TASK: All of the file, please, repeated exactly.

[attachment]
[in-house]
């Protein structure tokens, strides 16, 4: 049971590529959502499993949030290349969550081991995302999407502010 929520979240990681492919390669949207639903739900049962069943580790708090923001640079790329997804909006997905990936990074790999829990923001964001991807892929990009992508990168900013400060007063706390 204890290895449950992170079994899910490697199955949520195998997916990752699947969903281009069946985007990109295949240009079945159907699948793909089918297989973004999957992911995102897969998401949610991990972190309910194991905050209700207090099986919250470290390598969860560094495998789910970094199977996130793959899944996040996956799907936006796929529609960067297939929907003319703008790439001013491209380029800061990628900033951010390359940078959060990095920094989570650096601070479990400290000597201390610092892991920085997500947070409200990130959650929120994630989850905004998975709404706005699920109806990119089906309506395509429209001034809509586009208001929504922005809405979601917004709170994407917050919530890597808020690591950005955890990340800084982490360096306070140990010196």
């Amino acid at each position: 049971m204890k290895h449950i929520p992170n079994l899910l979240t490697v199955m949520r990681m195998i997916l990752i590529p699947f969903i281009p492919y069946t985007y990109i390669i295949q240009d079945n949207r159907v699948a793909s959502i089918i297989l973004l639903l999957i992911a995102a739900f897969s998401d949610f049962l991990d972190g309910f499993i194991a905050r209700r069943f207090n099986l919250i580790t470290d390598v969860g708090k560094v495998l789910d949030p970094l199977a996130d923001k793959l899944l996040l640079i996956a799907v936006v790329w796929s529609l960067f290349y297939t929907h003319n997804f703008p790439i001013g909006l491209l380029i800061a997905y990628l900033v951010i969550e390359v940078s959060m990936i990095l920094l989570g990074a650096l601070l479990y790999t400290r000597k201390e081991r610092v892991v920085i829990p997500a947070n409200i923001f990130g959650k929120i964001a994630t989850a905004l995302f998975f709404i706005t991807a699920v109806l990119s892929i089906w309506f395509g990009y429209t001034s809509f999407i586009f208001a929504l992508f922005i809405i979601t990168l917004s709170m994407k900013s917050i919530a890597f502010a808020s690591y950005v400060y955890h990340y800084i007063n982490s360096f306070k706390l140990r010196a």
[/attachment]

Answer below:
[in-house]
């Protein structure tokens, strides 16, 4: 049971590529959502499993949030290349969550081991995302999407502010 929520979240990681492919390669949207639903739900049962069943580790708090923001640079790329997804909006997905990936990074790999829990923001964001991807892929990009992508990168900013400060007063706390 204890290895449950992170079994899910490697199955949520195998997916990752699947969903281009069946985007990109295949240009079945159907699948793909089918297989973004999957992911995102897969998401949610991990972190309910194991905050209700207090099986919250470290390598969860560094495998789910970094199977996130793959899944996040996956799907936006796929529609960067297939929907003319703008790439001013491209380029800061990628900033951010390359940078959060990095920094989570650096601070479990400290000597201390610092892991920085997500947070409200990130959650929120994630989850905004998975709404706005699920109806990119089906309506395509429209001034809509586009208001929504922005809405979601917004709170994407917050919530890597808020690591950005955890990340800084982490360096306070140990010196």
């Amino acid at each position: 049971m204890k290895h449950i929520p992170n079994l899910l979240t490697v199955m949520r990681m195998i997916l990752i590529p699947f969903i281009p492919y069946t985007y990109i390669i295949q240009d079945n949207r159907v699948a793909s959502i089918i297989l973004l639903l999957i992911a995102a739900f897969s998401d949610f049962l991990d972190g309910f499993i194991a905050r209700r069943f207090n099986l919250i580790t470290d390598v969860g708090k560094v495998l789910d949030p970094l199977a996130d923001k793959l899944l996040l640079i996956a799907v936006v790329w796929s529609l960067f290349y297939t929907h003319n997804f703008p790439i001013g909006l491209l380029i800061a997905y990628l900033v951010i969550e390359v940078s959060m990936i990095l920094l989570g990074a650096l601070l479990y790999t400290r000597k201390e081991r610092v892991v920085i829990p997500a947070n409200i923001f990130g959650k929120i964001a994630t989850a905004l995302f998975f709404i706005t991807a699920v109806l990119s892929i089906w309506f395509g990009y429209t001034s809509f999407i586009f208001a929504l992508f922005i809405i979601t990168l917004s709170m994407k900013s917050i919530a890597f502010a808020s690591y950005v400060y955890h990340y800084i007063n982490s360096f306070k706390l140990r010196a």